Against this backdrop, the Court established its analytic framework. A government regulation “compelling individuals to speak a particular message” is a content-based regulation that is subject to strict scrutiny, subject to two exceptions. Id. at 2372–73. First, the Court held that its precedents (most notably Zauderer, 471 U.S. at 650) afforded more deferential review to “some laws that require professionals to disclose factual, noncontroversial information in their ‘commercial speech.’” NIFLA, 138 S.Ct. at 2372. Second, states may regulate professional conduct, even though that conduct incidentally involves speech, such as through informed consent requirements. Id.; see also Planned Parenthood of Southeastern Pa. v. Casey, 505 U.S. 833, 884 (1992).
To determine whether the Zauderer exception applies, a court must consider whether the compelled speech governs only  “commercial advertising” and requires the disclosure of  “purely factual and  uncontroversial information about  the terms under which … services will be available.” NIFLA, 138 S.Ct. at 2372 (internal quotation marks and citations omitted). If the government regulation meets those requirements, the regulation should be upheld unless it is  “unjustified or  unduly burdensome.” Id.
If the regulation does not qualify for the Zauderer exception, the regulation must survive heightened scrutiny to avoid violating the First Amendment. Id. at 2372. The Court did not decide whether strict scrutiny or intermediate scrutiny applies to government-compelled commercial disclosures that do not fall under the Zauderer exception. See id.
Applying this legal framework to both the licensed and unlicensed notice requirements, the Court held that neither regulation survived First Amendment scrutiny. The Court began by considering the notices required for licensed clinics. Id. at 2371–72. It first determined that the Zauderer exception did not apply for two reasons. Id. at 2372. First, the licensed notice was “not limited to purely factual and uncontroversial information about the terms under which … services w[ould] be available,” because the notice “in no way relate[d] to the services that licensed clinics provide.” Id. (internal quotation marks and citations omitted). Second, the notice was not limited to uncontroversial information, because abortion is “anything but an ‘uncontroversial’ topic.” Id.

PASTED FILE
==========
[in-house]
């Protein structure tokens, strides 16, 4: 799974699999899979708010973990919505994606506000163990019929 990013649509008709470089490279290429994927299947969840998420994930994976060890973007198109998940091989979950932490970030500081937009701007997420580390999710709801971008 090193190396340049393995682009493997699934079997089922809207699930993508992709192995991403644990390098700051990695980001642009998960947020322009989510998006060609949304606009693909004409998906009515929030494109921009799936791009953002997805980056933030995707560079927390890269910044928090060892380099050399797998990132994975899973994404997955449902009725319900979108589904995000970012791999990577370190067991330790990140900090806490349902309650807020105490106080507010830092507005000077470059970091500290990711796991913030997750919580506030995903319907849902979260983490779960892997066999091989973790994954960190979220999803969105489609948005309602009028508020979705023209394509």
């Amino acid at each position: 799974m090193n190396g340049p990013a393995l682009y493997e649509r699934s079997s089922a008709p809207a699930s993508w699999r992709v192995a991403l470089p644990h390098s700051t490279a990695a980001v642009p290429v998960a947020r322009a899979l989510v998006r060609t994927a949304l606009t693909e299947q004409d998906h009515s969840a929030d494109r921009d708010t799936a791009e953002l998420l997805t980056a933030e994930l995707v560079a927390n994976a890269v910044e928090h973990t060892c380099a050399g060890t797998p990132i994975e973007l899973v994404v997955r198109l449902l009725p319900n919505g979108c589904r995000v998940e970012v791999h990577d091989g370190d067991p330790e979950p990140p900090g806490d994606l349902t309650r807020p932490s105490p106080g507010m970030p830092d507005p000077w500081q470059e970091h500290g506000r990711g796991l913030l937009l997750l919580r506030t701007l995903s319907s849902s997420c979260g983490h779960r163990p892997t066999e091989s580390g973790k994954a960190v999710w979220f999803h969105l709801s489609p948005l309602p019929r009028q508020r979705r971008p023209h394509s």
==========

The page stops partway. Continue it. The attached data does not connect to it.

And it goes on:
Because the Zauderer exception did not apply (and because the exception applicable to regulations of conduct that incidentally burdens speech, such as informed consent requirements, did not apply, see id. at 2373–74), the Court then considered whether the licensed notice requirement survived heightened scrutiny. The Court declined to determine whether strict scrutiny or intermediate scrutiny applied to the licensed notice, because that notice failed even under intermediate scrutiny. Id. at 2375. ***
Turning to the notice required for unlicensed clinics, the Court again began by considering the applicability of the Zauderer exception. Id. at 2376–77. *** The Court focused on whether the notice requirement was unjustified or unduly burdensome. See id. The Court concluded that California had not satisfied its burden of proving that the unlicensed notice requirement satisfied these two prongs, because “California has not demonstrated any justification for the licensed notice that is more than ‘purely hypothetical,’ ” id., and the notice unduly burdened protected speech, id. at 2377–78. The Court held that the notice was underinclusive because it covered “a curiously narrow subset of speakers.” Id. at 2377. Moreover, the notice would have a chilling effect because the statute required that the government-drafted statement be in “larger text [than surrounding text] or contrasting type or color” and be posted in as many as 13 different languages. Id. at 2378. These requirements would “drown[ ] out the facility’s own message.” Id.